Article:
Antihypertensive treatment and risk of cancer: an individual participant data meta-analysis

Emma Copland, Dexter Canoy, Milad Nazarzadeh, Zeinab Bidel, Rema Ramakrishnan, Mark Woodward, John Chalmers, Koon K. Teo, C. J. Pepine, B. R. Davis, S. E. Kjeldsen, Johan Sundström, Kazem Rahimi, The Blood Pressure Lowering Treatment Trialists' Collaboration, A. Patel, L. Wing, Z. Y. Zhang, C. Anderson, F. Turnbull

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Background: Some studies have suggested a link between antihypertensive medication and cancer, but the evidence is so far inconclusive. Thus, we aimed to investigate this association in a large individual patient data meta-analysis of randomised clinical trials. Methods: We searched PubMed, MEDLINE, The Cochrane Central Register of Controlled Trials, and from Jan 1, 1966, to Sept 1, 2019, to identify potentially eligible randomised controlled trials. Eligible studies were randomised controlled trials comparing one blood pressure lowering drug class with a placebo, inactive control, or other blood pressure lowering drug. We also required that trials had at least 1000 participant years of follow-up in each treatment group. Trials without cancer event information were excluded. We requested individual participant data from the authors of eligible trials. We pooled individual participant-level data from eligible trials and assessed the effects of angiotensin-converting enzyme inhibitors (ACEIs), angiotensin II receptor blockers (ARBs), β blockers, calcium channel blockers, and thiazide diuretics on cancer risk in one-stage individual participant data and network meta-analyses. Cause-specific fixed-effects Cox regression models, stratified by trial, were used to calculate hazard ratios (HRs). The primary outcome was any cancer event, defined as the first occurrence of any cancer diagnosed after randomisation. This study is registered with PROSPERO (CRD42018099283). Findings: 33 trials met the inclusion criteria, and included 260 447 participants with 15 012 cancer events. Median follow-up of included participants was 4·2 years (IQR 3·0–5·0). In the individual participant data meta-analysis comparing each drug class with all other comparators, no associations were identified between any antihypertensive drug class and risk of any cancer (HR 0·99 [95% CI 0·95–1·04] for ACEIs; 0·96 [0·92–1·01] for ARBs; 0·98 [0·89–1·07] for β blockers; 1·01 [0·95–1·07] for thiazides), with the exception of calcium channel blockers (1·06 [1·01–1·11]). In the network meta-analysis comparing drug classes against placebo, we found no excess cancer risk with any drug class (HR 1·00 [95% CI 0·93–1·09] for ACEIs; 0·99 [0·92–1·06] for ARBs; 0·99 [0·89–1·11] for β blockers; 1·04 [0·96–1·13] for calcium channel blockers; 1·00 [0·90–1·10] for thiazides). Interpretation: We found no consistent evidence that antihypertensive medication use had any effect on cancer risk. Although such findings are reassuring, evidence for some comparisons was insufficient to entirely rule out excess risk, in particular for calcium channel blockers. Funding: British Heart Foundation, National Institute for Health Research, Oxford Martin School.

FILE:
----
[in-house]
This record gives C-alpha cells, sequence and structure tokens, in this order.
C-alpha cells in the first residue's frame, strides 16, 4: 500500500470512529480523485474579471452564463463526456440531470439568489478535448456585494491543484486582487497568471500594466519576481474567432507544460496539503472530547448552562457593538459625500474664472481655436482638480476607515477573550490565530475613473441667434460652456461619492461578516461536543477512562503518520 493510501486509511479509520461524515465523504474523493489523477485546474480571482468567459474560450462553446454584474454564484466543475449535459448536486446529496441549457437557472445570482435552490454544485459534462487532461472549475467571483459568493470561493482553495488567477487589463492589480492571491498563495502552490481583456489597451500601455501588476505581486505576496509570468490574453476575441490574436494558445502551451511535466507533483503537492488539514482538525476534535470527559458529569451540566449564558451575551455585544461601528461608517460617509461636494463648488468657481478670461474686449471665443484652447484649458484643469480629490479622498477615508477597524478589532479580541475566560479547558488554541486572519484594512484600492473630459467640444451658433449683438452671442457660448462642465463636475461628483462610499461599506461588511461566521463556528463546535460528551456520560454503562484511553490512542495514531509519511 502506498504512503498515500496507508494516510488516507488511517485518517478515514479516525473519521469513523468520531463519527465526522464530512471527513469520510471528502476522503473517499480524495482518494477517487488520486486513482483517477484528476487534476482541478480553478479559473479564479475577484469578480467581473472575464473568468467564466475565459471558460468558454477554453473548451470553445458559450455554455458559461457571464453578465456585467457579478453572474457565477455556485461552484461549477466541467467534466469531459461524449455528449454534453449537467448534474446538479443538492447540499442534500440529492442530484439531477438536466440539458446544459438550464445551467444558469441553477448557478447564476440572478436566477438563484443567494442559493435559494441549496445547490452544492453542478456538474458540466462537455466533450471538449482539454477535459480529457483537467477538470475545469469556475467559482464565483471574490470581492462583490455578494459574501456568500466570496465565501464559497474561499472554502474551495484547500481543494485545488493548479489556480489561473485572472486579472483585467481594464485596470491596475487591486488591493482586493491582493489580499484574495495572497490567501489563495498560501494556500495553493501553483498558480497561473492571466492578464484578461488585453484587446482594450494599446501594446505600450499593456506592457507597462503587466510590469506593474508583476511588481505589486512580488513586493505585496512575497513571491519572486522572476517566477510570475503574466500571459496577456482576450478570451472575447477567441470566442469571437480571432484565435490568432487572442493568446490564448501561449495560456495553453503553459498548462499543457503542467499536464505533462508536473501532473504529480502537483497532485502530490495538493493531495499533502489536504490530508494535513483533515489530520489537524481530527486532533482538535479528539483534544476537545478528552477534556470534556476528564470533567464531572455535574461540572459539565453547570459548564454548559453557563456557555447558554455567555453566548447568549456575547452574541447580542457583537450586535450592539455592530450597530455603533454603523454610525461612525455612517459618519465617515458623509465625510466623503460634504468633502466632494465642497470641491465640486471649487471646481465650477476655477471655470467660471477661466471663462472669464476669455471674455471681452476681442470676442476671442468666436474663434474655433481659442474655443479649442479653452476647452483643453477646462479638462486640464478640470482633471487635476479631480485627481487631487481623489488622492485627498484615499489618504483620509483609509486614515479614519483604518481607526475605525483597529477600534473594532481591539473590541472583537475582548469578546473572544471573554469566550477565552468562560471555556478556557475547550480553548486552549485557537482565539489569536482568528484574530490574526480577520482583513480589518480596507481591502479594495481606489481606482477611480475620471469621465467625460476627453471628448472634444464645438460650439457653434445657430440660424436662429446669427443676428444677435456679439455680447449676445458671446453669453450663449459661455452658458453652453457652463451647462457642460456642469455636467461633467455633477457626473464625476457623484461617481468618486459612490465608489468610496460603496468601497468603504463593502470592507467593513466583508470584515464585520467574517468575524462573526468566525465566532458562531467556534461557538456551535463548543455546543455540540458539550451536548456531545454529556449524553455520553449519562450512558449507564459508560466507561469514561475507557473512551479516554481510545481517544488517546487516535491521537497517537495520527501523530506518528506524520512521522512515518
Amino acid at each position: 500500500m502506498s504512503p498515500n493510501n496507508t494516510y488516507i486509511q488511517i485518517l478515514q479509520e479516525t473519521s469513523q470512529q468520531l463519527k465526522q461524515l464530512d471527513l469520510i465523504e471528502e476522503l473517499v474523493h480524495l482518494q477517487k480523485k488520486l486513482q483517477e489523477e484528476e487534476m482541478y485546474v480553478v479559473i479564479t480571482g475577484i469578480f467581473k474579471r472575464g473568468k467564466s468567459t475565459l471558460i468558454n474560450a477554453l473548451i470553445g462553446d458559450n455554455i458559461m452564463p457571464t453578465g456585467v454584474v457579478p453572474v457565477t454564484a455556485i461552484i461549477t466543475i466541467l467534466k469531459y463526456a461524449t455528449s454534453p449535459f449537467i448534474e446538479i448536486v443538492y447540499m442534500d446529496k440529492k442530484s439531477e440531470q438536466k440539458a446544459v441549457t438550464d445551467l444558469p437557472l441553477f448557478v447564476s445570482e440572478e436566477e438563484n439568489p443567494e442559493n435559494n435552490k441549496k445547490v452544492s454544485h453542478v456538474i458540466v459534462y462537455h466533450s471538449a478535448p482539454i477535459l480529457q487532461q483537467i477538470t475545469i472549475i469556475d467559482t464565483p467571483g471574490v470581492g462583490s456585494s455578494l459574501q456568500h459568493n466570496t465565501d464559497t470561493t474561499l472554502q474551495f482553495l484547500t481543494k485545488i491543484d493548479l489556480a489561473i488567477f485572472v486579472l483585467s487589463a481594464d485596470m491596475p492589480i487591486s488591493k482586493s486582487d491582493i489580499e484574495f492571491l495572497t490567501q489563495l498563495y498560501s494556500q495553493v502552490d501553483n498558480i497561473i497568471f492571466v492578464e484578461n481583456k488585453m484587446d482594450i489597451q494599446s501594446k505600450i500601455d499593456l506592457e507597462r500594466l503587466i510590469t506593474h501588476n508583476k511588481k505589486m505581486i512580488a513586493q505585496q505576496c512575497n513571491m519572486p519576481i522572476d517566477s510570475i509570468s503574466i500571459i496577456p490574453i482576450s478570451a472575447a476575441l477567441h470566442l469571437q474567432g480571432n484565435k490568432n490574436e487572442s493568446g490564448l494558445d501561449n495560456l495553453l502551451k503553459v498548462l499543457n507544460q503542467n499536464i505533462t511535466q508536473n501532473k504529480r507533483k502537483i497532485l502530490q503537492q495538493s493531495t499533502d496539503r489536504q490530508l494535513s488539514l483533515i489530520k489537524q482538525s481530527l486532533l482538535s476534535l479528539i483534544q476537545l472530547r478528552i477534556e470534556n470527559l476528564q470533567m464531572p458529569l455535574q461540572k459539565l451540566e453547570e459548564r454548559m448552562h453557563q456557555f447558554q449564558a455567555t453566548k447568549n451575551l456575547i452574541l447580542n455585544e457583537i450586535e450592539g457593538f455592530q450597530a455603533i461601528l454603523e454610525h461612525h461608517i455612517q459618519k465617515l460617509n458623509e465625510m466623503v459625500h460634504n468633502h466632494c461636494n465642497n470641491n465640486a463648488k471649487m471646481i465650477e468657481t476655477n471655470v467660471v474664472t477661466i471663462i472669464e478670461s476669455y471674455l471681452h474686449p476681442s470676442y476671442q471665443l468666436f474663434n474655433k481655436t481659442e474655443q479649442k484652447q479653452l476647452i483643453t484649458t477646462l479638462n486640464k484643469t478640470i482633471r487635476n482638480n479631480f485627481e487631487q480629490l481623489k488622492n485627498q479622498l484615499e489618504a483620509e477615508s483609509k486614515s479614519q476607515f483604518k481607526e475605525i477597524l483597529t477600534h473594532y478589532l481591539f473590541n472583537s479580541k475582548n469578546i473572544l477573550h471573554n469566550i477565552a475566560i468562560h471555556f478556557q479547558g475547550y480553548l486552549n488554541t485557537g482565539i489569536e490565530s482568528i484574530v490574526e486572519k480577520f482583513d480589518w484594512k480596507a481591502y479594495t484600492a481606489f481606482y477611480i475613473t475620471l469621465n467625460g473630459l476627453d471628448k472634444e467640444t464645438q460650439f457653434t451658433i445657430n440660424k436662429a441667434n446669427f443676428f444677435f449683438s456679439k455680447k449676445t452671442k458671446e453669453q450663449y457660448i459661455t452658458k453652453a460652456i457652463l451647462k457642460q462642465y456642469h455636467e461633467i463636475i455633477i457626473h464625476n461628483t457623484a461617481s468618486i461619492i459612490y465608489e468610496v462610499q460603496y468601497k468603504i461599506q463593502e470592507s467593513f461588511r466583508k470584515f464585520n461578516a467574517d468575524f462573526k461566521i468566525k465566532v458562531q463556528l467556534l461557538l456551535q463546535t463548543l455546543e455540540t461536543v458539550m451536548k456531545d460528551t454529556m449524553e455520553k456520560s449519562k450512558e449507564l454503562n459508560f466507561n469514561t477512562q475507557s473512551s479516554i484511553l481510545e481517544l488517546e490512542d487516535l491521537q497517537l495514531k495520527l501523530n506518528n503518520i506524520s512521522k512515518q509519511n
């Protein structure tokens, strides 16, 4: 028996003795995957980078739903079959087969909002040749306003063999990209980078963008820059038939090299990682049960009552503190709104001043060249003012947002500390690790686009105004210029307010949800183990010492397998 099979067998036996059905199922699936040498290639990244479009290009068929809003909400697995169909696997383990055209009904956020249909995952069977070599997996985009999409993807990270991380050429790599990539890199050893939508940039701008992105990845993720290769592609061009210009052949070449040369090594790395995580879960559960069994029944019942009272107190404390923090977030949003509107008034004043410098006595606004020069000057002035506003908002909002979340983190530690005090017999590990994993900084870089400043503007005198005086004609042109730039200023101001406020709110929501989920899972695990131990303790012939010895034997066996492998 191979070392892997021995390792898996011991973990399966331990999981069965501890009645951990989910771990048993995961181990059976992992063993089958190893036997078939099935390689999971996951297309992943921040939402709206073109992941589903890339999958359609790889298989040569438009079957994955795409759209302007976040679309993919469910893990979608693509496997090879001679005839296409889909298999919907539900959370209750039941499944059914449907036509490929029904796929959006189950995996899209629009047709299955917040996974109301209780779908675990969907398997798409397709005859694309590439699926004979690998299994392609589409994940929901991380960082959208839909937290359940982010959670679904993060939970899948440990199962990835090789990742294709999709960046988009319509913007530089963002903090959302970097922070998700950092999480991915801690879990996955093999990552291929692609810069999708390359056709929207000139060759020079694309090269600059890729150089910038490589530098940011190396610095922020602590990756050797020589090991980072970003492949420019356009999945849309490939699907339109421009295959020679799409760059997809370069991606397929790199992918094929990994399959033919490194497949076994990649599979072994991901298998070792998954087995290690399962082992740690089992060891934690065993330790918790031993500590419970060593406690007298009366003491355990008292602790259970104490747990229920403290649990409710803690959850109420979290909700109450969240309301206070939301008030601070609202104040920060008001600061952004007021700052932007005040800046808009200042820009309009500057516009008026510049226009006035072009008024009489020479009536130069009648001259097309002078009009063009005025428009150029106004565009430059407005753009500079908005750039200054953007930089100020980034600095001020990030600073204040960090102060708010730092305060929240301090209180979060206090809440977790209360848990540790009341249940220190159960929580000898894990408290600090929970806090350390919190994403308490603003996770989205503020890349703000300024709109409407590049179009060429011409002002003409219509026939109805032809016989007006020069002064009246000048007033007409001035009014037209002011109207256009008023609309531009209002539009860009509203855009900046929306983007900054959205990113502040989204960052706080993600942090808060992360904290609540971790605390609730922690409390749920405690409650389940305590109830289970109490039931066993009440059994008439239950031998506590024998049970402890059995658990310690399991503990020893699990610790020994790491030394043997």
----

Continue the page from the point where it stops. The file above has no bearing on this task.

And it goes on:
Original languageEnglish
Pages (from-to)558-570
Number of pages13
JournalThe Lancet Oncology
Issue number4
Publication statusPublished - Apr 2021


  • Blood Pressure Lowering Treatment Trialists' Collaboration
  • antihypertensive treatment
  • risk of cancer
  • antihypertensive medication
  • antihypertensive medication and cancer
  • angiotensin-converting enzyme inhibitors (ACEIs)
  • angiotensin II receptor blockers (ARBs)
  • β blockers
  • calcium channel blockers
  • thiazide diuretics


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